updated 11:25 am EDT, Fri April 29, 2011
Lawsuit hits Google over Android location tracking
Google faced some of the backlash from the iPhone location data debate this week after a lawsuit was filed against the company over Android's location tracking. The Michigan complaint from Julie Brown and partner, a possible class action, accused Google of excessively detailed tracking. Android 2.2 on their HTC Inspire 4G phones was tracking with the level of frequency and precision of a "tracking device for which a court-ordered warrant would ordinarily be required," Brown said.
The lawsuit demanded $50 million in damages along with whatever might go out to individual phone owners in the event the case is deemed a class action. It would further require Google to stop tracking positions, a move that could require a significant overhaul of Android.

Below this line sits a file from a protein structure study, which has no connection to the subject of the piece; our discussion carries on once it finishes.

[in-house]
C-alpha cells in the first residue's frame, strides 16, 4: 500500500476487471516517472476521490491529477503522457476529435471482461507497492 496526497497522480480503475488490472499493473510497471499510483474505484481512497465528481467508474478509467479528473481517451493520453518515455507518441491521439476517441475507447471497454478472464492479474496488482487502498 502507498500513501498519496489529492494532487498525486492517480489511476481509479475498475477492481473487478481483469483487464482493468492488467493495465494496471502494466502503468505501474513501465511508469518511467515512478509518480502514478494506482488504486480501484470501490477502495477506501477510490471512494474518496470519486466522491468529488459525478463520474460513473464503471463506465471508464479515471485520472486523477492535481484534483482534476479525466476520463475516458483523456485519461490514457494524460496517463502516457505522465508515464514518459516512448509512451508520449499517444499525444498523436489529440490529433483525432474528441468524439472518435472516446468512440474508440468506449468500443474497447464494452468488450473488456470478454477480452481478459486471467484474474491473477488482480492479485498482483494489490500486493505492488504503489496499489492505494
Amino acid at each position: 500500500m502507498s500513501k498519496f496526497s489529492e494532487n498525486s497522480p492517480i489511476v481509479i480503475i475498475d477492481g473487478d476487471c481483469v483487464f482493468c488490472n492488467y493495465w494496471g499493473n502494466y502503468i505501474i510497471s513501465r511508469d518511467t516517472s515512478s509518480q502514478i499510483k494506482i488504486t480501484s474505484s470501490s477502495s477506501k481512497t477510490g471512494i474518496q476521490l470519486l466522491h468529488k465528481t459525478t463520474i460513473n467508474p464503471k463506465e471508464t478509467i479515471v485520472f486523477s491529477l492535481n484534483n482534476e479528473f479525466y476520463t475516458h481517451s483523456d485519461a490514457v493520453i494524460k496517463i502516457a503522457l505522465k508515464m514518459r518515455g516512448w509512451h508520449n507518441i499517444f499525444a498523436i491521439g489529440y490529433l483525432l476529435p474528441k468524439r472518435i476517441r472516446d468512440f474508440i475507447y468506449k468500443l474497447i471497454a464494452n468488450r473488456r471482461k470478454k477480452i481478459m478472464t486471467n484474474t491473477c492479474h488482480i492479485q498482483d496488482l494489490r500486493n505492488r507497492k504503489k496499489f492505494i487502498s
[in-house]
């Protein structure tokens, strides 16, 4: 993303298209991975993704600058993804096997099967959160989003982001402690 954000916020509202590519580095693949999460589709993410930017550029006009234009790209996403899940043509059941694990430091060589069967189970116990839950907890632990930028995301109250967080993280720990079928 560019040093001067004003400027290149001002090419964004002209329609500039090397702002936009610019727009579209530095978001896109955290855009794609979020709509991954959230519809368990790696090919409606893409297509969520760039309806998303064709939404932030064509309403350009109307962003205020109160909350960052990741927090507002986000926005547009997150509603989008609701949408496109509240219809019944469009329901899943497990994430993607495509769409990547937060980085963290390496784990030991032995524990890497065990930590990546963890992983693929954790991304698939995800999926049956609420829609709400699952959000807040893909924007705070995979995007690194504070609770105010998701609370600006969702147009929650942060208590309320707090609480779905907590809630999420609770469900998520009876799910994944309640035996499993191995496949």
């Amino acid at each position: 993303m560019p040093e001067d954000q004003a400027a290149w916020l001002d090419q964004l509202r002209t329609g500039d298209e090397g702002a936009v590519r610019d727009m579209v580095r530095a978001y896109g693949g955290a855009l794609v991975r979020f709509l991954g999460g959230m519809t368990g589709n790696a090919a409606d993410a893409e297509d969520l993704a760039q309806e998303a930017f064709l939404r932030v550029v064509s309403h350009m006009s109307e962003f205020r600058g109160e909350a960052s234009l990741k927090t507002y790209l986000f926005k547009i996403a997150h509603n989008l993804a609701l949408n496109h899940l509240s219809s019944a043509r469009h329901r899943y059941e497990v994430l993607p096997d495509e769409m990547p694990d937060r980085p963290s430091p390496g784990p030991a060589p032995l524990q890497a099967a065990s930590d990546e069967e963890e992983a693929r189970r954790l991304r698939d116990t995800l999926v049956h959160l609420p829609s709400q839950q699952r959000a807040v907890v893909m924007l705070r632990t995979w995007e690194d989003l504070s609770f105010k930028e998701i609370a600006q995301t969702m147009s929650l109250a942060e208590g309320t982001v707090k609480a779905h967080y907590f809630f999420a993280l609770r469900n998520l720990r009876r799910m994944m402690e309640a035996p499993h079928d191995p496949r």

Google for its part has maintained that its requests are opt-in and thus that any tracking it does is with a phone owner's consent. Critics, including Skyhook's CEO, have said alternately that the consent isn't obvious and that Android is collecting much more detail both compared to iOS and what users were expecting.
Brown's pursuit drags Google into the same legal trouble as Apple, which was slapped with its own lawsuit earlier the same week. The merit of the respective cases was difficult to determine at the early stage, although the case against Apple was filed before it offered an official explanation.
Both Apple and Google will have to answer questions at a May 10 hearing that could lead to further government action if the session raises concerns.